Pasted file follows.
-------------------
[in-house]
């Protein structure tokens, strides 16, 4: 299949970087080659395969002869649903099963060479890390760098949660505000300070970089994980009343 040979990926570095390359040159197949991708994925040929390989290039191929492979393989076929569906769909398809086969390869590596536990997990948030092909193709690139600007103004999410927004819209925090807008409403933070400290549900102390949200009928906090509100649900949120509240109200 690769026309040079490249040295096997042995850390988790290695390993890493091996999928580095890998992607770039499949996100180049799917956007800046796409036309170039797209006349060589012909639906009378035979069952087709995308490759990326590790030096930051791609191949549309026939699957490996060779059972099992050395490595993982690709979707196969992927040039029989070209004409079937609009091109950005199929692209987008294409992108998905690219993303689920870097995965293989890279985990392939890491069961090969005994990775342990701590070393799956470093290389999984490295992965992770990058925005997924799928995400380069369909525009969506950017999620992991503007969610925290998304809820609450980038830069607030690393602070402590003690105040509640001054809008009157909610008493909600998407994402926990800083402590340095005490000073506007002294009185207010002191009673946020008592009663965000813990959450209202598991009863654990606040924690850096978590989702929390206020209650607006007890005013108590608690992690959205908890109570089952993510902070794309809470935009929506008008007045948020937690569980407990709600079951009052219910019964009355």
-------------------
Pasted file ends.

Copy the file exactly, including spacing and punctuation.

[in-house]
């Protein structure tokens, strides 16, 4: 299949970087080659395969002869649903099963060479890390760098949660505000300070970089994980009343 040979990926570095390359040159197949991708994925040929390989290039191929492979393989076929569906769909398809086969390869590596536990997990948030092909193709690139600007103004999410927004819209925090807008409403933070400290549900102390949200009928906090509100649900949120509240109200 690769026309040079490249040295096997042995850390988790290695390993890493091996999928580095890998992607770039499949996100180049799917956007800046796409036309170039797209006349060589012909639906009378035979069952087709995308490759990326590790030096930051791609191949549309026939699957490996060779059972099992050395490595993982690709979707196969992927040039029989070209004409079937609009091109950005199929692209987008294409992108998905690219993303689920870097995965293989890279985990392939890491069961090969005994990775342990701590070393799956470093290389999984490295992965992770990058925005997924799928995400380069369909525009969506950017999620992991503007969610925290998304809820609450980038830069607030690393602070402590003690105040509640001054809008009157909610008493909600998407994402926990800083402590340095005490000073506007002294009185207010002191009673946020008592009663965000813990959450209202598991009863654990606040924690850096978590989702929390206020209650607006007890005013108590608690992690959205908890109570089952993510902070794309809470935009929506008008007045948020937690569980407990709600079951009052219910019964009355």